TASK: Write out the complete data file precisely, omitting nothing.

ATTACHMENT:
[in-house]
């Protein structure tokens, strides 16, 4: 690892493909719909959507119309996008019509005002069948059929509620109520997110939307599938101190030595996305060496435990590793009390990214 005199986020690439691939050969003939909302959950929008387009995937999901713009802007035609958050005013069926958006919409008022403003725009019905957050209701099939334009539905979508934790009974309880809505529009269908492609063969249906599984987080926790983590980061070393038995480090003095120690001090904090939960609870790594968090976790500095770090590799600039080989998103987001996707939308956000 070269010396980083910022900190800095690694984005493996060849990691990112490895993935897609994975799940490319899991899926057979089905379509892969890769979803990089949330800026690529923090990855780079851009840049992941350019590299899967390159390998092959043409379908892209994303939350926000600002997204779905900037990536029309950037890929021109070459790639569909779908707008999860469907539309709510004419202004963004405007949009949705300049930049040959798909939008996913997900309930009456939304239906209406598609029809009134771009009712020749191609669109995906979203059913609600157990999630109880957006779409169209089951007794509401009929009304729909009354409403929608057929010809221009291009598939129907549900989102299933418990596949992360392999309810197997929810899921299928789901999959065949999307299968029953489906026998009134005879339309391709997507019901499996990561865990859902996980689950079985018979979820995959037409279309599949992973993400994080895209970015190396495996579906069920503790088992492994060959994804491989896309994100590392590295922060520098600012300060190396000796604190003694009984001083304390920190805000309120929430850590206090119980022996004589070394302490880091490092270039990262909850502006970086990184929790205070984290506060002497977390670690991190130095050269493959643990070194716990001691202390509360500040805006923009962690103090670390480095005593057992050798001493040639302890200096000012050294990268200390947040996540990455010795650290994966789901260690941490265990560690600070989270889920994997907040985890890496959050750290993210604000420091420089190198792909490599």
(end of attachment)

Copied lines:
[in-house]
């Protein structure tokens, strides 16, 4: 690892493909719909959507119309996008019509005002069948059929509620109520997110939307599938101190030595996305060496435990590793009390990214 005199986020690439691939050969003939909302959950929008387009995937999901713009802007035609958050005013069926958006919409008022403003725009019905957050209701099939334009539905979508934790009974309880809505529009269908492609063969249906599984987080926790983590980061070393038995480090003095120690001090904090939960609870790594968090976790500095770090590799600039080989998103987001996707939308956000 070269010396980083910022900190800095690694984005493996060849990691990112490895993935897609994975799940490319899991899926057979089905379509892969890769979803990089949330800026690529923090990855780079851009840049992941350019590299899967390159390998092959043409379908892209994303939350926000600002997204779905900037990536029309950037890929021109070459790639569909779908707008999860469907539309709510004419202004963004405007949009949705300049930049040959798909939008996913997900309930009456939304239906209406598609029809009134771009009712020749191609669109995906979203059913609600157990999630109880957006779409169209089951007794509401009929009304729909009354409403929608057929010809221009291009598939129907549900989102299933418990596949992360392999309810197997929810899921299928789901999959065949999307299968029953489906026998009134005879339309391709997507019901499996990561865990859902996980689950079985018979979820995959037409279309599949992973993400994080895209970015190396495996579906069920503790088992492994060959994804491989896309994100590392590295922060520098600012300060190396000796604190003694009984001083304390920190805000309120929430850590206090119980022996004589070394302490880091490092270039990262909850502006970086990184929790205070984290506060002497977390670690991190130095050269493959643990070194716990001691202390509360500040805006923009962690103090670390480095005593057992050798001493040639302890200096000012050294990268200390947040996540990455010795650290994966789901260690941490265990560690600070989270889920994997907040985890890496959050750290993210604000420091420089190198792909490599």